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On growth and form of leaves in 3 dimensions: Applications of machine vision and advanced optics

Singh, Amit K.

Description

Leaves have long been considered one of the hallmarks of angiosperm evolution and diversification. Development of morphologically complex surfaces with diverse three-- shape is presumably optimized to balance conflicting functional demands. Driven by selection pressures, highly variable phenotypes expressed in different environments can be a result of genetic differences or phenotypic plasticity. In recent years, the role of biomechanical...[Show more]

dc.contributor.authorSingh, Amit K.
dc.date.accessioned2019-06-25T23:46:47Z
dc.identifier.otherb59286167
dc.identifier.urihttp://hdl.handle.net/1885/164225
dc.description.abstractLeaves have long been considered one of the hallmarks of angiosperm evolution and diversification. Development of morphologically complex surfaces with diverse three-- shape is presumably optimized to balance conflicting functional demands. Driven by selection pressures, highly variable phenotypes expressed in different environments can be a result of genetic differences or phenotypic plasticity. In recent years, the role of biomechanical factors such as regulated regional growth rate and the interaction between the leaf lamina and the venation network during growth have attracted significant attention. Decades of work illustrate a complex interaction of genetic and environmental factors that influence generation of leaf diversity. Recent investigations explore the role of mechanical, abiotic factors and the cost of producing and maintaining an efficient functioning leaf in evolution of leaf form. To investigate the true nature of leaf diversity and physiological relevance of three-dimensional leaf shape, noninvasive, quantitative methods are becoming increasingly relevant and state-ofthe art. First, I developed a novel photogrammetric imaging system and a simplified geometric quantification framework that rigorously analyses leaf shape in threedimensional space. Our technique decomposes the leaf surface in morphologically distinct regions, the three-dimensional configuration of leaf margins and the rest of the lamina. Our novel non-invasive, photograph based imaging system generates a point cloud of the leaf surface. By adapting low cost techniques such as structure from motion (SfM) and Multi view stereo (MVS), we track the growth of Arabidopsis thaliana leaves from early stages of growth to maturity. A sequence of overlapping images are processed and aligned to obtain a high-resolution 3D structure of the leaf in the form of a raw point cloud, which can be further processed to obtain a triangulated mesh (smooth surface). Together these two techniques of computer vision and geometric quantification allow us to generate accurate 3D leaf models of shape change in Arabidopsis thaliana leaves during growth. The form of the leaf margin of the growing leaf was quantified in terms of lobiness (in-plane curvature) and waviness (out of plane curvature) and the leaf lamina was quantified using global surface curvature features of Gaussian and mean curvature of the surface. A significant fluctuation in the curvatures is seen as leaf size increases; the lobiness and mean curvature of the leaves show marked changes in particular. Our results allow for systematic and accurate quantitative phenotyping of growing leaf shapes in three-dimensional space. v Second, inspired by astonishing diversity of leaves among species of the genus Pelargonium, I adapted our three-dimensional imaging system and geometric quantification for in-field ecophysiological applications. In outdoor conditions the system allows the generation of detailed leaf shape models with much lower effort than other techniques. In a unique in-field study we quantify threedimensional morphological features of 25 Pelargonium species by generating accurate leaf surface meshes. We apply landmark free leaf surface and marginal curvature descriptors to quantify leaf shape and generate a curvature based morphological lineage of genus pelargonium. This study shows that in Pelargonium leaves, leaf surface area and 3 dimensional shape of leaf lamina is tightly correlated but that there is a weak correlation with leaf lamina thickness. This indicates a prominent structural role of the mid-vein and the venation network. We show the capability of such a system to be combined with traditional ecophysiological measurements, which can work as a framework for investigating leaf form and its functional relevance. Next, to investigate the role of Mid-vein in leaf shape determination, I introduced a novel volumetric, live optical imaging platform to quantify mid-vein and lamina volume. To date, there are no available methods to quantify whole leaf volumetric growth of the mid-vein and the lamina, which could allow development of a growth model, which explores the role that the mid-vein may play as a structural determinant of shape. Most modern techniques for studying internal leaf structures are either logistically constrained to a small sample size or destroy the tissue sample. I developed an interferometry based imaging platform that bridges the resolution and live imaging gap and allows us to generate distinct volumetric measures of Arabidopsis thaliana mid-vein and lamina. Our phenotyping platform obtains a deep tissue, high-resolution imaging with penetration depth of ~ 600 microns in live leaf samples. Our results demonstrate that such a system can be incorporated as an across-scale phenotyping method allowing fast, high-resolution volumetric quantification of leaf growth, structural and morphological traits. Finally, I present a biomechanical dataset combining mechanical properties of leaf lamina and mid-vein relative to the diverse leaf shape in genus Pelargonium. In chapter 4 and 5 on the one hand we investigate the volumetric leaf and midvein data and on the other hand generate in-field three-dimensional date set on diverse leaf shapes. In this further study we perform a series of mechanical measurements on leaves in a bid to dissect the possible structural correlation of lamina shape, mid-vein strength and leaf geometry. We use leaves of 17 morphologically diverse Pelargonium species and generate mechanical measurements that quantify the tissue strength relative to leaf morphology. Contrary to our expectation we find weak structural and morphological correlations, we also find weak correlation with material content of the leaf and it’s mechanical strength. Our results indicate that in genus Pelargonium a multivariate role of environmental, physiological and structural traits contributes to exhibited leaf morphology. As yet, studies integrating the three-dimensional leaf shape with relevant physiological and structural traits have received little attention. As a result there have been no overarching theory predicting patterns of variation in threedimensional leaf shapes and its relevance to leaf function. Fundamental questions around the underlying mechanisms of primary leaf functions such as leaf light interception and thermoregulation remain intrinquinly unresolved. Mostly limited due to flat (2D) surface representation of leaves, we suggest that further investigation will highlight the influence of three-dimensional leaf surface on intercepted light and thermal heterogeneity of leaves. This series of studies is a first framework for developing an interdisciplinary approach to address the multidisciplinary factors governing the immense diversity of angiosperm leaves. Further application of such techniques and investigations based on presented framework may allow us to map the laws of physical and biological crosstalk, which generates diverse leaf shapes.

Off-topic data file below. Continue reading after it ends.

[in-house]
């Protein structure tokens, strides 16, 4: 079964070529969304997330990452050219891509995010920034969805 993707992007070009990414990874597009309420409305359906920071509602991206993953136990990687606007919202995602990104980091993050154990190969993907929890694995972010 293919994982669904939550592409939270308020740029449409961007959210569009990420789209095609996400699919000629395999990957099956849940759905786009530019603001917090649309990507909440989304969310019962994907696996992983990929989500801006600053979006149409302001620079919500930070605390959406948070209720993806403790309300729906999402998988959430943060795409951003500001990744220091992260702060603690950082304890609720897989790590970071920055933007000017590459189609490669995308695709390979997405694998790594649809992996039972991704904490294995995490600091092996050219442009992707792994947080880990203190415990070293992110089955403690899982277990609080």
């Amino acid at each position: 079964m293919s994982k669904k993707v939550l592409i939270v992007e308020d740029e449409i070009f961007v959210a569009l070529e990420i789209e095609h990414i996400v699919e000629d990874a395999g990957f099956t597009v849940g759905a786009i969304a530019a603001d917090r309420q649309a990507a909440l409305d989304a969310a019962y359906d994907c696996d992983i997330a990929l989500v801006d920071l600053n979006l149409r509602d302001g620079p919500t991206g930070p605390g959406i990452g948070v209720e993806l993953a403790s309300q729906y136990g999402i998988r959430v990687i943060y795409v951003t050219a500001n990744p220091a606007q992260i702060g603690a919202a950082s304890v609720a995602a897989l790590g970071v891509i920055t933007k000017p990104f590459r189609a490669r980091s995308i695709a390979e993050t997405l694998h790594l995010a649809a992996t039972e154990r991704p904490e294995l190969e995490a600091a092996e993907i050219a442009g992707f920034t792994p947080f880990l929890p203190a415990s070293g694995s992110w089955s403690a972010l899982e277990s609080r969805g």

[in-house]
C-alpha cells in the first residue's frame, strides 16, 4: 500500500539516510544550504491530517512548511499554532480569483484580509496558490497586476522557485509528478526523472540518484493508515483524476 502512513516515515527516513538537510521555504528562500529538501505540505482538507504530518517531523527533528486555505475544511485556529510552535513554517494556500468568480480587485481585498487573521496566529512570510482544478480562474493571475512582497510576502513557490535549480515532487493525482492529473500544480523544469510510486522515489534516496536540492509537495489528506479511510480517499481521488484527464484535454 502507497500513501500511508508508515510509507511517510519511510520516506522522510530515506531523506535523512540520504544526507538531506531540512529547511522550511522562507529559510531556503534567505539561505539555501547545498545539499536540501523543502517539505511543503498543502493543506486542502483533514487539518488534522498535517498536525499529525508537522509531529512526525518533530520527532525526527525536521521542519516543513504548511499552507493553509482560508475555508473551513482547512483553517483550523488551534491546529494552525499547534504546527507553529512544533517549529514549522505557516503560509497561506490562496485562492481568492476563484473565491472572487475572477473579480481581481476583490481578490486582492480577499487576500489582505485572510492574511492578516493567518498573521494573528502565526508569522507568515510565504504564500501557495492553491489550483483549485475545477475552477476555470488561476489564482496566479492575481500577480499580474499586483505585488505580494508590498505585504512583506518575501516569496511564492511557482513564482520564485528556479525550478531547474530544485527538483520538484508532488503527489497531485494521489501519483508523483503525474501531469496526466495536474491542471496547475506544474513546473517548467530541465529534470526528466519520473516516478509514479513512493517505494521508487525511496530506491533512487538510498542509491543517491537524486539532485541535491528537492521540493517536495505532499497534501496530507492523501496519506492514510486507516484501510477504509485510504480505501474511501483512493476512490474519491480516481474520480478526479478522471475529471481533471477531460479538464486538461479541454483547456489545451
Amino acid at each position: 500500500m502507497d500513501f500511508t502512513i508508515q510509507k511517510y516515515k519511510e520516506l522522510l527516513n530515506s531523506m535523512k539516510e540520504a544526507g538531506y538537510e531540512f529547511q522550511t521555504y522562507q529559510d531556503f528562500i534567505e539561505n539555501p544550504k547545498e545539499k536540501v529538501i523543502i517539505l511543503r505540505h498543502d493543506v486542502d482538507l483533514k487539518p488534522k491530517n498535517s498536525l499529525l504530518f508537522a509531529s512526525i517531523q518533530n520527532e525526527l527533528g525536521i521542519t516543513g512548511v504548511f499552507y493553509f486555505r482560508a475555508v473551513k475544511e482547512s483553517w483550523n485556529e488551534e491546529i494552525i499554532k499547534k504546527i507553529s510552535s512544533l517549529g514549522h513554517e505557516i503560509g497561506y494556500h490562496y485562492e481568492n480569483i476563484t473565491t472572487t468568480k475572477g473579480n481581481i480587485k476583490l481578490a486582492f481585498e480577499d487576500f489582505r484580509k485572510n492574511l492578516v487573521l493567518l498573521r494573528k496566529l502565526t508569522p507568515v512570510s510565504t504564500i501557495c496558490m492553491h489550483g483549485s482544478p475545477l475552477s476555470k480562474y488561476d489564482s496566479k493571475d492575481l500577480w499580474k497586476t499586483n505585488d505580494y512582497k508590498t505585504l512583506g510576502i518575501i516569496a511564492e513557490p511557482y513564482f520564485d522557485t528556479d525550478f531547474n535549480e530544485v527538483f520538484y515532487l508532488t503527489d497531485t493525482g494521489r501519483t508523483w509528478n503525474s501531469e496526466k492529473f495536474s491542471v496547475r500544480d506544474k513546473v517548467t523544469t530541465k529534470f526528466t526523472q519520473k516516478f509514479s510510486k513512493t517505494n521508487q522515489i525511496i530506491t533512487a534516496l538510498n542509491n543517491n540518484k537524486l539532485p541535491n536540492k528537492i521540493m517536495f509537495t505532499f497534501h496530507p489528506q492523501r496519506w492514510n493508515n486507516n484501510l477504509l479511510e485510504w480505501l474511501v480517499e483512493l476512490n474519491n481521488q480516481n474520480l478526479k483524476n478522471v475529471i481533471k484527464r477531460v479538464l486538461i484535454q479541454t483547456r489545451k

dc.language.isoen_AU
dc.subjectLeaf form
dc.subjectMachine Vision
dc.subjectApplied optics
dc.subjectSfM
dc.titleOn growth and form of leaves in 3 dimensions: Applications of machine vision and advanced optics
dc.typeThesis (PhD)
local.contributor.supervisorNicotra, Adrienne
local.contributor.supervisorcontactadrienne.nicotra@anu.edu.au
dcterms.valid2019
local.description.notesthe author deposited 26/06/2019
local.type.degreeDoctor of Philosophy (PhD)
dc.date.issued2018
local.contributor.affiliationResearch School of Biology, The Australian National University
local.description.embargo2020-12-26
local.request.emailrepository.admin@anu.edu.au
local.request.nameDigital Theses
local.identifier.doi10.25911/5d134a1ae0def
local.mintdoimint
CollectionsRestricted Theses